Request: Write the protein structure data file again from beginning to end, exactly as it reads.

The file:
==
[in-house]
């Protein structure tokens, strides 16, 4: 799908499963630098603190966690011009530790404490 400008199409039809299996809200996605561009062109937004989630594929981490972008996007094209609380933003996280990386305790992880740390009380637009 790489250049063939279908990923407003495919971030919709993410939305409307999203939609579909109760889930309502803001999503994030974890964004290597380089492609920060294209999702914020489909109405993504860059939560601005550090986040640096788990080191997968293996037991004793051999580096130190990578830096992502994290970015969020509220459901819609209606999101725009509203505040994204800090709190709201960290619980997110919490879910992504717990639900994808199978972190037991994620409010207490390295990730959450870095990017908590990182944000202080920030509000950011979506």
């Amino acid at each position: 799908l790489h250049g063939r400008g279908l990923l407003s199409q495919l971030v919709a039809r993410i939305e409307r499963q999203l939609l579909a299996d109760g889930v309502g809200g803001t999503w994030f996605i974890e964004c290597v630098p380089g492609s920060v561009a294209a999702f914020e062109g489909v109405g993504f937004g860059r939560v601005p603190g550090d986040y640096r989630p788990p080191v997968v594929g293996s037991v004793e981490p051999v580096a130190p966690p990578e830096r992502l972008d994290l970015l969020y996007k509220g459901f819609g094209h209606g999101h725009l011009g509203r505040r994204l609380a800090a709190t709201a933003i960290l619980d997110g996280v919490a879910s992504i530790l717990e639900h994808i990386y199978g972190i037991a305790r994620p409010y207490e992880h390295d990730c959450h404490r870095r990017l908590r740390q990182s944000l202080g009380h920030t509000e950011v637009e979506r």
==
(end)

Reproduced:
[in-house]
């Protein structure tokens, strides 16, 4: 799908499963630098603190966690011009530790404490 400008199409039809299996809200996605561009062109937004989630594929981490972008996007094209609380933003996280990386305790992880740390009380637009 790489250049063939279908990923407003495919971030919709993410939305409307999203939609579909109760889930309502803001999503994030974890964004290597380089492609920060294209999702914020489909109405993504860059939560601005550090986040640096788990080191997968293996037991004793051999580096130190990578830096992502994290970015969020509220459901819609209606999101725009509203505040994204800090709190709201960290619980997110919490879910992504717990639900994808199978972190037991994620409010207490390295990730959450870095990017908590990182944000202080920030509000950011979506």
């Amino acid at each position: 799908l790489h250049g063939r400008g279908l990923l407003s199409q495919l971030v919709a039809r993410i939305e409307r499963q999203l939609l579909a299996d109760g889930v309502g809200g803001t999503w994030f996605i974890e964004c290597v630098p380089g492609s920060v561009a294209a999702f914020e062109g489909v109405g993504f937004g860059r939560v601005p603190g550090d986040y640096r989630p788990p080191v997968v594929g293996s037991v004793e981490p051999v580096a130190p966690p990578e830096r992502l972008d994290l970015l969020y996007k509220g459901f819609g094209h209606g999101h725009l011009g509203r505040r994204l609380a800090a709190t709201a933003i960290l619980d997110g996280v919490a879910s992504i530790l717990e639900h994808i990386y199978g972190i037991a305790r994620p409010y207490e992880h390295d990730c959450h404490r870095r990017l908590r740390q990182s944000l202080g009380h920030t509000e950011v637009e979506r």